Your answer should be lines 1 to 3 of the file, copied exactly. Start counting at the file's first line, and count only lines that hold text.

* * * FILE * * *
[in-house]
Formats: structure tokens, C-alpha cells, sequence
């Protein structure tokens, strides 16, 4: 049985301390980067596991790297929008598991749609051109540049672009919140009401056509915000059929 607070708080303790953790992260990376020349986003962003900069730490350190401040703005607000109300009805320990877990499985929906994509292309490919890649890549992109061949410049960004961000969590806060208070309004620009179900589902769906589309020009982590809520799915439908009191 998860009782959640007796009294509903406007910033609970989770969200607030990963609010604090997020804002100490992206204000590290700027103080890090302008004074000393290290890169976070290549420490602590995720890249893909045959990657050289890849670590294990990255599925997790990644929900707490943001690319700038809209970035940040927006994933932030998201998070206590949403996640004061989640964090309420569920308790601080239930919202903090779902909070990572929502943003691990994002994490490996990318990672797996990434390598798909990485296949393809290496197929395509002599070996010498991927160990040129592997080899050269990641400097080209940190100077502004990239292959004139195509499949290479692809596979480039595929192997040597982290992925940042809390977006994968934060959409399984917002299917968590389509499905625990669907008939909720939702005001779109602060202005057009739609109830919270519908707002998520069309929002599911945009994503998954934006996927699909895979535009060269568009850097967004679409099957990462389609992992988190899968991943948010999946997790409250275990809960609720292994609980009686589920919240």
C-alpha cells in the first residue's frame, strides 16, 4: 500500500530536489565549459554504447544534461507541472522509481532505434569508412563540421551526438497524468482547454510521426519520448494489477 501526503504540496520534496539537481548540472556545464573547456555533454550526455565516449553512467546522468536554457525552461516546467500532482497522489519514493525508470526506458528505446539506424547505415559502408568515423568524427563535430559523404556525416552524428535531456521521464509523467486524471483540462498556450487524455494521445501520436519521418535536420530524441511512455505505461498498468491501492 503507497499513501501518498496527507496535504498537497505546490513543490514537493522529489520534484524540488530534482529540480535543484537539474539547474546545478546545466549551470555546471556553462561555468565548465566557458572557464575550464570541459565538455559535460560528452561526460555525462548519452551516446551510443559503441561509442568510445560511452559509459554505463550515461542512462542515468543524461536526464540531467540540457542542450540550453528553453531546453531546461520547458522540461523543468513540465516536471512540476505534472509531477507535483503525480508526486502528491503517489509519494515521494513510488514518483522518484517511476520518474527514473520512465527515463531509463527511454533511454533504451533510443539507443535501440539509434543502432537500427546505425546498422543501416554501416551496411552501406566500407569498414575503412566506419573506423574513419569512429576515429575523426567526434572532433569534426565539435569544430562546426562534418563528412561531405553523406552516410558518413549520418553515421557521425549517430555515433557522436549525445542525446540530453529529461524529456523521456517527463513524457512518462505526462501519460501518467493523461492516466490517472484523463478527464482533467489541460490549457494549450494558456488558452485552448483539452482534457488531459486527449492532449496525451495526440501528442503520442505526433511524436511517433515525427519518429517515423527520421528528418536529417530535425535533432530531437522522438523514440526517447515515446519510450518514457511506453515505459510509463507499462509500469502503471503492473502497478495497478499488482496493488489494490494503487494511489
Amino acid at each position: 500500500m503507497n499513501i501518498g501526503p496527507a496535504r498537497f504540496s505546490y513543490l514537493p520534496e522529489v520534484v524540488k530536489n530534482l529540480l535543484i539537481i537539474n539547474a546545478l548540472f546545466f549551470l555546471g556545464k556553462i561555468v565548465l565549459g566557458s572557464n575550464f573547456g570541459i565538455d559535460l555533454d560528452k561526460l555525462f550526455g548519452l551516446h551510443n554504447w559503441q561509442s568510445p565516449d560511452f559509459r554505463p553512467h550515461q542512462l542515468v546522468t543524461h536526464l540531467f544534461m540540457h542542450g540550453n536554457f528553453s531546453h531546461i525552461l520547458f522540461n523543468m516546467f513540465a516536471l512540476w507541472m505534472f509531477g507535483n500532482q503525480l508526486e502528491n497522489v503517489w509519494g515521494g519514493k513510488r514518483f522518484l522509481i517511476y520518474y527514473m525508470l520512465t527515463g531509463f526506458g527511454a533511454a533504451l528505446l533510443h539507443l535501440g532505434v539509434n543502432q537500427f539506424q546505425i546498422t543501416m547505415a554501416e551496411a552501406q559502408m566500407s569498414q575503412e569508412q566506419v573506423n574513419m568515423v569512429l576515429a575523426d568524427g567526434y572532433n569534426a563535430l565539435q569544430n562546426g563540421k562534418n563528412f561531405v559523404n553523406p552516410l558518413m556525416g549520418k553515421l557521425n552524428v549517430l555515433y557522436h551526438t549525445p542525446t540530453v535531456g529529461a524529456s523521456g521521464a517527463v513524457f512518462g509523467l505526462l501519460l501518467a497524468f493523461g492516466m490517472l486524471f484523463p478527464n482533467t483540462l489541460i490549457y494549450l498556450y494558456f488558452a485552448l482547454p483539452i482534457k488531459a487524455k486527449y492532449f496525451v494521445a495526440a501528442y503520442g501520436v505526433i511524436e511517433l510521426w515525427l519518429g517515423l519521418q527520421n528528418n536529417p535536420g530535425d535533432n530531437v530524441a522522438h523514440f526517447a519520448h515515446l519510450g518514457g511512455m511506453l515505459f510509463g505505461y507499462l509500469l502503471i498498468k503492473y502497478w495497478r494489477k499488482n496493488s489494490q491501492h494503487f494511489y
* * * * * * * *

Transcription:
[in-house]
Formats: structure tokens, C-alpha cells, sequence
């Protein structure tokens, strides 16, 4: 049985301390980067596991790297929008598991749609051109540049672009919140009401056509915000059929 607070708080303790953790992260990376020349986003962003900069730490350190401040703005607000109300009805320990877990499985929906994509292309490919890649890549992109061949410049960004961000969590806060208070309004620009179900589902769906589309020009982590809520799915439908009191 998860009782959640007796009294509903406007910033609970989770969200607030990963609010604090997020804002100490992206204000590290700027103080890090302008004074000393290290890169976070290549420490602590995720890249893909045959990657050289890849670590294990990255599925997790990644929900707490943001690319700038809209970035940040927006994933932030998201998070206590949403996640004061989640964090309420569920308790601080239930919202903090779902909070990572929502943003691990994002994490490996990318990672797996990434390598798909990485296949393809290496197929395509002599070996010498991927160990040129592997080899050269990641400097080209940190100077502004990239292959004139195509499949290479692809596979480039595929192997040597982290992925940042809390977006994968934060959409399984917002299917968590389509499905625990669907008939909720939702005001779109602060202005057009739609109830919270519908707002998520069309929002599911945009994503998954934006996927699909895979535009060269568009850097967004679409099957990462389609992992988190899968991943948010999946997790409250275990809960609720292994609980009686589920919240």